C++ Function Pointers


Function pointers are the most basic way of passing functions around, which can also be used in C. (See the C documentation for more details).

For the purpose of callable objects, a function pointer can be defined as:

typedef returnType(*name)(arguments);                       // All
using name = returnType(*)(arguments);                      // <= C++11
using name = std::add_pointer<returnType(arguments)>::type; // <= C++11
using name = std::add_pointer_t<returnType(arguments)>;     // <= C++14

If we would be using a function pointer for writing our own vector sort, it would look like:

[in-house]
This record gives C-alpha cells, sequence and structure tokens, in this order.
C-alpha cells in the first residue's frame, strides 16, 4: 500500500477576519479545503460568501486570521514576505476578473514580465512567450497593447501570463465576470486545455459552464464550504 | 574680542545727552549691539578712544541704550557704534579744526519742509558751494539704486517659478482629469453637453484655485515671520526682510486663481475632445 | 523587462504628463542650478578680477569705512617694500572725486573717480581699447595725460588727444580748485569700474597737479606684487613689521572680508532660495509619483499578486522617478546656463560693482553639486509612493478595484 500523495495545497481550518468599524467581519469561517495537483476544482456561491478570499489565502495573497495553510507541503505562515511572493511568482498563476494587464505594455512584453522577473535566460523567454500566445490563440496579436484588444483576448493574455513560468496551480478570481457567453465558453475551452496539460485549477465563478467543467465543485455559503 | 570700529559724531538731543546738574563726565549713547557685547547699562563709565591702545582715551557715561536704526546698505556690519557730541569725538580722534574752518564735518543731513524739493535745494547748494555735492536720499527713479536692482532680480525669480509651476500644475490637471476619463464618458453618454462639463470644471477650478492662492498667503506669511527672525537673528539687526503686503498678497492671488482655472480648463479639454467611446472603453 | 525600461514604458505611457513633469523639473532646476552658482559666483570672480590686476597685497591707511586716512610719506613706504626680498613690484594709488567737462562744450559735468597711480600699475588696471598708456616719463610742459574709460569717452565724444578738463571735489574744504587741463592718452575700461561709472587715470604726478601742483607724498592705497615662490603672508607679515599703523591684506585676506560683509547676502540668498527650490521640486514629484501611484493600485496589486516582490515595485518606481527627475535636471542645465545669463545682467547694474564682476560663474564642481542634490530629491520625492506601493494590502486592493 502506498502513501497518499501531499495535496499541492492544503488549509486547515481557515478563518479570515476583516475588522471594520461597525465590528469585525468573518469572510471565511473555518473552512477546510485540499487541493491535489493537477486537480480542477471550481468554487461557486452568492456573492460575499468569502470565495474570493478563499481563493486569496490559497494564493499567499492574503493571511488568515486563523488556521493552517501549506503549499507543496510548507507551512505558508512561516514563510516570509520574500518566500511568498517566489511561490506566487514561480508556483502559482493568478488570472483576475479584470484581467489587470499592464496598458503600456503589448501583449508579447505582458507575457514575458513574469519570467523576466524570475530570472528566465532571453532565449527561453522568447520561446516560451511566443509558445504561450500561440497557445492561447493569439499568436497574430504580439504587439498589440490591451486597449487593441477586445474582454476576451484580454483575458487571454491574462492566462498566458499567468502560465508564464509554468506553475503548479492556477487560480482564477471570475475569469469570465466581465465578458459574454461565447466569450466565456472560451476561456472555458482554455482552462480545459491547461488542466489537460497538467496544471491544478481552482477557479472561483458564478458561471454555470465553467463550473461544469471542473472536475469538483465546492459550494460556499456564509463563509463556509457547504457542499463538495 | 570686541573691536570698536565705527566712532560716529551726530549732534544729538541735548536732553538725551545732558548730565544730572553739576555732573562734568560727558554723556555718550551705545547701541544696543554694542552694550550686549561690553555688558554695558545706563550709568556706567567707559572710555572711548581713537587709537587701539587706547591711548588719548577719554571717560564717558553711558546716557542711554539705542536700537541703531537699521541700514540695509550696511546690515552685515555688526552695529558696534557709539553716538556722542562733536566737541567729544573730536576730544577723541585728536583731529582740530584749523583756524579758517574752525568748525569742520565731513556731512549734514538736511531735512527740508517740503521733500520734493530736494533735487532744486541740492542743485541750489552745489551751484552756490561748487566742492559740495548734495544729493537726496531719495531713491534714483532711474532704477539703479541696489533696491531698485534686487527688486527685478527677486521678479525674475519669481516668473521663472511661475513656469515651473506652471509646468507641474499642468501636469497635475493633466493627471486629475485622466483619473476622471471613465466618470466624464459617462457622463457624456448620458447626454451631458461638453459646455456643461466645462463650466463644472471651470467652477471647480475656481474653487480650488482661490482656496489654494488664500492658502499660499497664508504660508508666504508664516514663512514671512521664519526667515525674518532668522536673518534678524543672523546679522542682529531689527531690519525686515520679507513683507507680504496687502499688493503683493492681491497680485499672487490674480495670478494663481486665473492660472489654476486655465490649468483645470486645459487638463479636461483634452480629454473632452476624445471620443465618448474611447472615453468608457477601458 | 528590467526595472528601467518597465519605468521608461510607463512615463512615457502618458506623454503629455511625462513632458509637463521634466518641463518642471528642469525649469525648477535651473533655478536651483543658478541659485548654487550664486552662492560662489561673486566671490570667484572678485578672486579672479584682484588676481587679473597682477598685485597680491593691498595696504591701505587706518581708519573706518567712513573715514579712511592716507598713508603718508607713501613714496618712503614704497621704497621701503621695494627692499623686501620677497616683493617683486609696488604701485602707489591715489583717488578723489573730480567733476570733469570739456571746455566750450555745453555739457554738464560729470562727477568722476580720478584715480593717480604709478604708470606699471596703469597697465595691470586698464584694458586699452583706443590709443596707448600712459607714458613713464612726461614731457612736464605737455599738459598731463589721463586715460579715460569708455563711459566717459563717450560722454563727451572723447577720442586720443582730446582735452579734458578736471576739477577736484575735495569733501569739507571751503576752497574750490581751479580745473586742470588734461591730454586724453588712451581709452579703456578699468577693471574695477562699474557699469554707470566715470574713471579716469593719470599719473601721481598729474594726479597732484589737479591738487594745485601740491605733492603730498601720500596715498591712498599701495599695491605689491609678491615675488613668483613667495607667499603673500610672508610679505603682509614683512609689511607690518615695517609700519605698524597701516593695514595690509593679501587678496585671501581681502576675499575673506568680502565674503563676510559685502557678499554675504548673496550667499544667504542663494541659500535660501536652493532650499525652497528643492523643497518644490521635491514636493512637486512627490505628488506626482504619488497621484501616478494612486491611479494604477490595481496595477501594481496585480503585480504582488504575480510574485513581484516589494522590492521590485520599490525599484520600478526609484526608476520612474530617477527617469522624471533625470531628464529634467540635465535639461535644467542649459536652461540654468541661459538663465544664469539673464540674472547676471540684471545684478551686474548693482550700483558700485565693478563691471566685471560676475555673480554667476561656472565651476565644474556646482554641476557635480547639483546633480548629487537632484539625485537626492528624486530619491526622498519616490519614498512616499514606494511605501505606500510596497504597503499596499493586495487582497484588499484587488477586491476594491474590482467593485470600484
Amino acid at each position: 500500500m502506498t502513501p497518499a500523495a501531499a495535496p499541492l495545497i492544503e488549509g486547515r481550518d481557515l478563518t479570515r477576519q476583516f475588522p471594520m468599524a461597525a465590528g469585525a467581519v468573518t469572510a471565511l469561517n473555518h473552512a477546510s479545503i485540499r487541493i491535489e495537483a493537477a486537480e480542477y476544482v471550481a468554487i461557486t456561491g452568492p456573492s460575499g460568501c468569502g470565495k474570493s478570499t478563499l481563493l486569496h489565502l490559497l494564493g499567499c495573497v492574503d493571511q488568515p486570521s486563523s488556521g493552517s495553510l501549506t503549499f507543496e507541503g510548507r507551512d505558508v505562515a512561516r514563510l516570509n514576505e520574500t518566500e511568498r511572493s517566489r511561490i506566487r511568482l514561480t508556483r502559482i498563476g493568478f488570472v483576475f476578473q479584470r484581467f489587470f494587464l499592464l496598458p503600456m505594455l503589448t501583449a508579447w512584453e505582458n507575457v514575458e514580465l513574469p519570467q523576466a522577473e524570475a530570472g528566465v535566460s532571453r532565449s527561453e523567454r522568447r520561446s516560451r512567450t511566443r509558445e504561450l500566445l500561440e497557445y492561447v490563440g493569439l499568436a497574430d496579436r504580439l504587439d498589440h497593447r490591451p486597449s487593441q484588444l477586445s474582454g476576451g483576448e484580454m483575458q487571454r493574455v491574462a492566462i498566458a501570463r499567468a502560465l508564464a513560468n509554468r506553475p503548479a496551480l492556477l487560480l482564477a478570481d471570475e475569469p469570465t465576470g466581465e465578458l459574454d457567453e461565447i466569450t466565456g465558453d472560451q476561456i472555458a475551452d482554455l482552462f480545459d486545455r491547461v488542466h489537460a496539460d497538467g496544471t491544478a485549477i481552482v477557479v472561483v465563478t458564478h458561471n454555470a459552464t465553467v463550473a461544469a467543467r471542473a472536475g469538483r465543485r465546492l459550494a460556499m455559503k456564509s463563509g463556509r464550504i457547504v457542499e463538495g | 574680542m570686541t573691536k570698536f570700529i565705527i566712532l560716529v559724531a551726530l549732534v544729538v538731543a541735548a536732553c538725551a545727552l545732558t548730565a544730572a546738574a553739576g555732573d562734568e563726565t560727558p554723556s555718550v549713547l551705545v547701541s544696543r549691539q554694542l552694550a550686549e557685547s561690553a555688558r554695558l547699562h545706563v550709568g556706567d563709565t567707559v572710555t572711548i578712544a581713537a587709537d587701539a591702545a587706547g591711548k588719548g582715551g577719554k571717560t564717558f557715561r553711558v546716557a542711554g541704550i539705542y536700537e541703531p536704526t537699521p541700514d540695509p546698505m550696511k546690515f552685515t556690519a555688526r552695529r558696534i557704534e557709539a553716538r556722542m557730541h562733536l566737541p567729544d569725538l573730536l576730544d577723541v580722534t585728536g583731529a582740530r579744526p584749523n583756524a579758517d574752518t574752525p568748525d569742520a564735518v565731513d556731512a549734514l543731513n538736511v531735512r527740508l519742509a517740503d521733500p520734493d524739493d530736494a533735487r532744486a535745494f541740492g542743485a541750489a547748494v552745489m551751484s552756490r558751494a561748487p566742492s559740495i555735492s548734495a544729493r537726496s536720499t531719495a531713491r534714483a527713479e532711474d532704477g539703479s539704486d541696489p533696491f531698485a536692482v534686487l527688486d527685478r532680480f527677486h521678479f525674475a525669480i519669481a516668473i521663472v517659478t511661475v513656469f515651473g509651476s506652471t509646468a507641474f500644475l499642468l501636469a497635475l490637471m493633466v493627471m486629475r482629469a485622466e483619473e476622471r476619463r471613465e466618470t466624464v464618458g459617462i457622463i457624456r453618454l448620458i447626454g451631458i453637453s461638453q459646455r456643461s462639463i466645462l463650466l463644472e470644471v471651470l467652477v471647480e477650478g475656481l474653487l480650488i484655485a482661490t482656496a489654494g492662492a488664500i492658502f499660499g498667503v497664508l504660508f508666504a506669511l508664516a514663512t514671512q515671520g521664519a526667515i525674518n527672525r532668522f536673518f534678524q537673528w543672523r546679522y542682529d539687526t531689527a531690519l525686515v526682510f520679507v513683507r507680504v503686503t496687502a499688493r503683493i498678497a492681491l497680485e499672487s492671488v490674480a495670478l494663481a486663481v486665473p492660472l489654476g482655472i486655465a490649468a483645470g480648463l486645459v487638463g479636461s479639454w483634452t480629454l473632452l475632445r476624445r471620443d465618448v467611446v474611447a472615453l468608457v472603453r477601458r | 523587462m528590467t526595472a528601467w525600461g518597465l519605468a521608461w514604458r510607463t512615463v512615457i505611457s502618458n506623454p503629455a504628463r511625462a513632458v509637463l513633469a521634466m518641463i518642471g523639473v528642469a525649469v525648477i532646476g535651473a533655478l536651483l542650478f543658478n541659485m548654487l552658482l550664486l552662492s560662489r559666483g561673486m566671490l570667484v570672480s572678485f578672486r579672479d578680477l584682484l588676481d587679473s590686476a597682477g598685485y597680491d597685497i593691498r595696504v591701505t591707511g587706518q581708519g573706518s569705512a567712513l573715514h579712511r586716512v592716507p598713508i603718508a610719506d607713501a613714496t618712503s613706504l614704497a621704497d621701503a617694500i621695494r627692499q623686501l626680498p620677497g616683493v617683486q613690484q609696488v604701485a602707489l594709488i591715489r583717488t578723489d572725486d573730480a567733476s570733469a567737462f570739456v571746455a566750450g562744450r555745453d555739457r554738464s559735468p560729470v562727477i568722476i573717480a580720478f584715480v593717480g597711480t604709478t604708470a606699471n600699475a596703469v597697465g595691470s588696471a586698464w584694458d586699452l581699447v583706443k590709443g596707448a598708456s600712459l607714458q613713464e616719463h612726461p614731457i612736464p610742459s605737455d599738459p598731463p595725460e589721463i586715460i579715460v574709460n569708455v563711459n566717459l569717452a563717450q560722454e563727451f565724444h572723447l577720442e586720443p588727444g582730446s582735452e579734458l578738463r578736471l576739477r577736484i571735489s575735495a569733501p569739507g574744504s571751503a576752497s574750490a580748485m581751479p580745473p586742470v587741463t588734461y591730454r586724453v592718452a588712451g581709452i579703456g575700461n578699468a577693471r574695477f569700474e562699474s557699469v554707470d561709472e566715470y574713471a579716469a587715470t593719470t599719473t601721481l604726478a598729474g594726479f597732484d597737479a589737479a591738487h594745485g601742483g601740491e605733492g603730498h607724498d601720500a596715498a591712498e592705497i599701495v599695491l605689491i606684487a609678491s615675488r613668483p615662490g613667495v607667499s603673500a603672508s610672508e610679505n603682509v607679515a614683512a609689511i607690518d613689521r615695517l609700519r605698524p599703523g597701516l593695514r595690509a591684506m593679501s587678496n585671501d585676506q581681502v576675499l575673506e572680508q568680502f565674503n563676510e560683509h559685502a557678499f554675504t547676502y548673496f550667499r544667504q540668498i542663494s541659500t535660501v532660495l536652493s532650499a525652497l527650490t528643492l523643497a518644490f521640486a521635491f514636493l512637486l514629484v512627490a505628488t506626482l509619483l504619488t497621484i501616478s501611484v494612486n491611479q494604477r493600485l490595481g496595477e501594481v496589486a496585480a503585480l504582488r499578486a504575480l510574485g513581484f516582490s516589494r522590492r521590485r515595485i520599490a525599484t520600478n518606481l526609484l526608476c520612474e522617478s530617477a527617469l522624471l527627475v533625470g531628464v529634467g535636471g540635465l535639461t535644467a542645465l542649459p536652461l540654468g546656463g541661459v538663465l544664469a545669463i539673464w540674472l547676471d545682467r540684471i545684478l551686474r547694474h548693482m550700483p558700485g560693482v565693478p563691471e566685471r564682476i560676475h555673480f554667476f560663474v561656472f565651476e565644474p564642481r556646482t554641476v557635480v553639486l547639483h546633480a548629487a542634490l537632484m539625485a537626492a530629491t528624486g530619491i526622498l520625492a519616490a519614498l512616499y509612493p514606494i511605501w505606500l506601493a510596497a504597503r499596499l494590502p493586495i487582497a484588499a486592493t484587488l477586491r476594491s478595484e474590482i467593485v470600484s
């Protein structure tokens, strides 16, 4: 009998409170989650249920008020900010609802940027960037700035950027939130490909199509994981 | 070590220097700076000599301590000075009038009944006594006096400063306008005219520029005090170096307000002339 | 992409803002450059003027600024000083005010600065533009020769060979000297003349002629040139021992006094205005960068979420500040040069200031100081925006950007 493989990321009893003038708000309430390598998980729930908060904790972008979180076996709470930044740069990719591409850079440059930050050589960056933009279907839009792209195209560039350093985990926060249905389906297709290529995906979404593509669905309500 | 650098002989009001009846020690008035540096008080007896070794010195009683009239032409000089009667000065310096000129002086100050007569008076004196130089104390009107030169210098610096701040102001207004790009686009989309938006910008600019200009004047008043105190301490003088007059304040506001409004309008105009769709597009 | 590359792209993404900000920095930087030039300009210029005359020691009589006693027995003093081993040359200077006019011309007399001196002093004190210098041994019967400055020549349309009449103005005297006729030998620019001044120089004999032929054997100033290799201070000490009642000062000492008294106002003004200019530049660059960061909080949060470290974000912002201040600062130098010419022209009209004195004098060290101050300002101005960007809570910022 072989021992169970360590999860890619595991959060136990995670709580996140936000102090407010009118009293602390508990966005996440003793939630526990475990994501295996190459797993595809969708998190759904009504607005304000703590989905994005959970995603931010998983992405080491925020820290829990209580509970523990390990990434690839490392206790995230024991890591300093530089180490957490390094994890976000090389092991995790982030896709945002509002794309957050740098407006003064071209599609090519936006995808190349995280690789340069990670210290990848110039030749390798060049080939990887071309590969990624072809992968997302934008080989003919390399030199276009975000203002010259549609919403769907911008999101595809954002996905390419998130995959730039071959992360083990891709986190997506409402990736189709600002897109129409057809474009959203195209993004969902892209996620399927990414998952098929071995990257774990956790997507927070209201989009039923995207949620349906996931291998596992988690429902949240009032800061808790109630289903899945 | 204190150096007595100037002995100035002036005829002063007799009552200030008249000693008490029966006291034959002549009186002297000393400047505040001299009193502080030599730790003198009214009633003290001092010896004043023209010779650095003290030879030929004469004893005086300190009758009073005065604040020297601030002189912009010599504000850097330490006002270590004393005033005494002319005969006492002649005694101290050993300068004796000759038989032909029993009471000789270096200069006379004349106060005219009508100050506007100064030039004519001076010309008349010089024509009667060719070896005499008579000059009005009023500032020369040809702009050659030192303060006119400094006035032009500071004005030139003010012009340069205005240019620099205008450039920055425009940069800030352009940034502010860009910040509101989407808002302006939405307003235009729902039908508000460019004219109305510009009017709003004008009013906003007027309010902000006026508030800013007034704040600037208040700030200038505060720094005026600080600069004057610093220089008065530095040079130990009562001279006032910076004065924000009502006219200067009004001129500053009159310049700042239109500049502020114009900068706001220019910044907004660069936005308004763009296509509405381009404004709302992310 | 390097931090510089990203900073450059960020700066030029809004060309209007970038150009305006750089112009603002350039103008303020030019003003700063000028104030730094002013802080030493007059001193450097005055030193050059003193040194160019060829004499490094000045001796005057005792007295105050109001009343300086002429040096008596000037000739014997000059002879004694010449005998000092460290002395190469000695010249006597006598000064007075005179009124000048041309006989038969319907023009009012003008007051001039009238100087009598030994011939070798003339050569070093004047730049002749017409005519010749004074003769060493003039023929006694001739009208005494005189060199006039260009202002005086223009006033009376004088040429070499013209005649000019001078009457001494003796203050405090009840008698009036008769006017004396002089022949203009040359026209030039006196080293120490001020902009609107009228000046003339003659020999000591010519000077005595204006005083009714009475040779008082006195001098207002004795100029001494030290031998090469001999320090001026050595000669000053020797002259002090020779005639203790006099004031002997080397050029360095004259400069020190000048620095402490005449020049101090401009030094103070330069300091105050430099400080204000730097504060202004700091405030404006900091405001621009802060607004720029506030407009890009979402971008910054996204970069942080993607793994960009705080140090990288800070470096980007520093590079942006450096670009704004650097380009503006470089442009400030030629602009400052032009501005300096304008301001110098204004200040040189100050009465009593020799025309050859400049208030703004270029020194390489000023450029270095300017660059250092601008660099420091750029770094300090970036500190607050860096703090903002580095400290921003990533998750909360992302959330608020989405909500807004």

using LessThanFunctionPtr = std::add_pointer_t<bool(int, int)>;
void sortVectorInt(std::vector<int>&v, LessThanFunctionPtr lessThan) {
    if (v.size() < 2)
    if (v.size() == 2) {
        if (!lessThan(v.front(), v.back())) // Invoke the function pointer
            std::swap(v.front(), v.back());
    std::sort(v, lessThan);

bool lessThanInt(int lhs, int rhs) { return lhs < rhs; }
sortVectorInt(vectorOfInt, lessThanInt); // Passes the pointer to a free function

struct GreaterThanInt {
   static bool cmp(int lhs, int rhs) { return lhs > rhs; }
sortVectorInt(vectorOfInt, &GreaterThanInt::cmp); // Passes the pointer to a static member function

Alternatively, we could have invoked the function pointer one of following ways:

  • (*lessThan)(v.front(), v.back()) // All
  • std::invoke(lessThan, v.front(), v.back()) // <= C++17